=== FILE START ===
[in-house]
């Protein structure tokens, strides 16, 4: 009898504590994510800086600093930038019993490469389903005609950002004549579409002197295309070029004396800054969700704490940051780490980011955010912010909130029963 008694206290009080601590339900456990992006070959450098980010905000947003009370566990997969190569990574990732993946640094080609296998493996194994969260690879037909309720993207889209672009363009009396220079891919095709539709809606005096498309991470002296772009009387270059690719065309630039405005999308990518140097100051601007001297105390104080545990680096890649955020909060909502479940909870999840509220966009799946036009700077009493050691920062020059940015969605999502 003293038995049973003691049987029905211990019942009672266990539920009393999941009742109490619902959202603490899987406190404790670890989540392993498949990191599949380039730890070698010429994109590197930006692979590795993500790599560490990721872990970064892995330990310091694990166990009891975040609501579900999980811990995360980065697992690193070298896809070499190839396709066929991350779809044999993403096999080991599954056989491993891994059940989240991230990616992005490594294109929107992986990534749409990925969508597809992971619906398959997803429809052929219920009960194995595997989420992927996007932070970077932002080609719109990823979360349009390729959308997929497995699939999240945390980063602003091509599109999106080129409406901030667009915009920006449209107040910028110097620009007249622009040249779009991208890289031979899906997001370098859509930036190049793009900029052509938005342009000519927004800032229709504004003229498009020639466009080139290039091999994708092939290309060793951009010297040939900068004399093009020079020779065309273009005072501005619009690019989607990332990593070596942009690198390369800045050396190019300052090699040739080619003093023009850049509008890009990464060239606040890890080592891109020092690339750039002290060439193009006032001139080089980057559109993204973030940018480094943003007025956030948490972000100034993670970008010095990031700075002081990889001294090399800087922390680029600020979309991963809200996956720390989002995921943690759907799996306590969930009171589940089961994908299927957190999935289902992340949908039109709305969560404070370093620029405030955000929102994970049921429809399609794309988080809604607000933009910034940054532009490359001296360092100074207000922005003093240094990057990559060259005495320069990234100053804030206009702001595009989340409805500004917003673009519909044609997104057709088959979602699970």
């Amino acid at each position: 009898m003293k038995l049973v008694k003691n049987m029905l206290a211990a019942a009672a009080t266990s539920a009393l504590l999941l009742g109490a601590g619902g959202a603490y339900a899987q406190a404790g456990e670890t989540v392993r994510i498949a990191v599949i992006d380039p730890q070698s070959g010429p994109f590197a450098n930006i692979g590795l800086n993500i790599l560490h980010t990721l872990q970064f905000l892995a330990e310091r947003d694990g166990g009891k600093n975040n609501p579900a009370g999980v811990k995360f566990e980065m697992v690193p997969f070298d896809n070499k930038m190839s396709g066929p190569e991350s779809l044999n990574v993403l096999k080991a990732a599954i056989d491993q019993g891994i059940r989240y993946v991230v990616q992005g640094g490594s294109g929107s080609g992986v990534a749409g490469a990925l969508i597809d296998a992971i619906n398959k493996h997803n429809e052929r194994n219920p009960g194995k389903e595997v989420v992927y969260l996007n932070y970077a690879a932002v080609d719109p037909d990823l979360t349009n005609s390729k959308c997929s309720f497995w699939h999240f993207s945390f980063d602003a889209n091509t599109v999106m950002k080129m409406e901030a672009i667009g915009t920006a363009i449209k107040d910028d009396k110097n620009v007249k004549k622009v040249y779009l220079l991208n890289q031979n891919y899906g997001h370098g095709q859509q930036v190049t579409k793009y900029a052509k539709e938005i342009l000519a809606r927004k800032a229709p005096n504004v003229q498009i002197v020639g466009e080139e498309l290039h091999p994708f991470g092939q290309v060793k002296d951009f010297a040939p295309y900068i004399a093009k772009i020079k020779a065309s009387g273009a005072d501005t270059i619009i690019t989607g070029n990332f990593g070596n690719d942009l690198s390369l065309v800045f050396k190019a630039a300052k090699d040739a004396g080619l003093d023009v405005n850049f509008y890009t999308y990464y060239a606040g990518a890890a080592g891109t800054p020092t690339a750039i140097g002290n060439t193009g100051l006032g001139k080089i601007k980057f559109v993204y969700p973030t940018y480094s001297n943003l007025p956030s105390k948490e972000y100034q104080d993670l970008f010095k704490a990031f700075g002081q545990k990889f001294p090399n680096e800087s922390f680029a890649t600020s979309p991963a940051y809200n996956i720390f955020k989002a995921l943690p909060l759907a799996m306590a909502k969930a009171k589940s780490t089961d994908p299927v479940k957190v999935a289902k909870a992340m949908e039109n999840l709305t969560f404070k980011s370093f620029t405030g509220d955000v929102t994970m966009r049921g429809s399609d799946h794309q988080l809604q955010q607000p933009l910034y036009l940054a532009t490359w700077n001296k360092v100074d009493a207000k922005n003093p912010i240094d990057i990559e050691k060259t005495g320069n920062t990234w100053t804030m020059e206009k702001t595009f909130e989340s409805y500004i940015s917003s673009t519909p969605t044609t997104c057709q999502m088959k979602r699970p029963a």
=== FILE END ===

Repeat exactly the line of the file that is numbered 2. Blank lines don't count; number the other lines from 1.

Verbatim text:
């Protein structure tokens, strides 16, 4: 009898504590994510800086600093930038019993490469389903005609950002004549579409002197295309070029004396800054969700704490940051780490980011955010912010909130029963 008694206290009080601590339900456990992006070959450098980010905000947003009370566990997969190569990574990732993946640094080609296998493996194994969260690879037909309720993207889209672009363009009396220079891919095709539709809606005096498309991470002296772009009387270059690719065309630039405005999308990518140097100051601007001297105390104080545990680096890649955020909060909502479940909870999840509220966009799946036009700077009493050691920062020059940015969605999502 003293038995049973003691049987029905211990019942009672266990539920009393999941009742109490619902959202603490899987406190404790670890989540392993498949990191599949380039730890070698010429994109590197930006692979590795993500790599560490990721872990970064892995330990310091694990166990009891975040609501579900999980811990995360980065697992690193070298896809070499190839396709066929991350779809044999993403096999080991599954056989491993891994059940989240991230990616992005490594294109929107992986990534749409990925969508597809992971619906398959997803429809052929219920009960194995595997989420992927996007932070970077932002080609719109990823979360349009390729959308997929497995699939999240945390980063602003091509599109999106080129409406901030667009915009920006449209107040910028110097620009007249622009040249779009991208890289031979899906997001370098859509930036190049793009900029052509938005342009000519927004800032229709504004003229498009020639466009080139290039091999994708092939290309060793951009010297040939900068004399093009020079020779065309273009005072501005619009690019989607990332990593070596942009690198390369800045050396190019300052090699040739080619003093023009850049509008890009990464060239606040890890080592891109020092690339750039002290060439193009006032001139080089980057559109993204973030940018480094943003007025956030948490972000100034993670970008010095990031700075002081990889001294090399800087922390680029600020979309991963809200996956720390989002995921943690759907799996306590969930009171589940089961994908299927957190999935289902992340949908039109709305969560404070370093620029405030955000929102994970049921429809399609794309988080809604607000933009910034940054532009490359001296360092100074207000922005003093240094990057990559060259005495320069990234100053804030206009702001595009989340409805500004917003673009519909044609997104057709088959979602699970």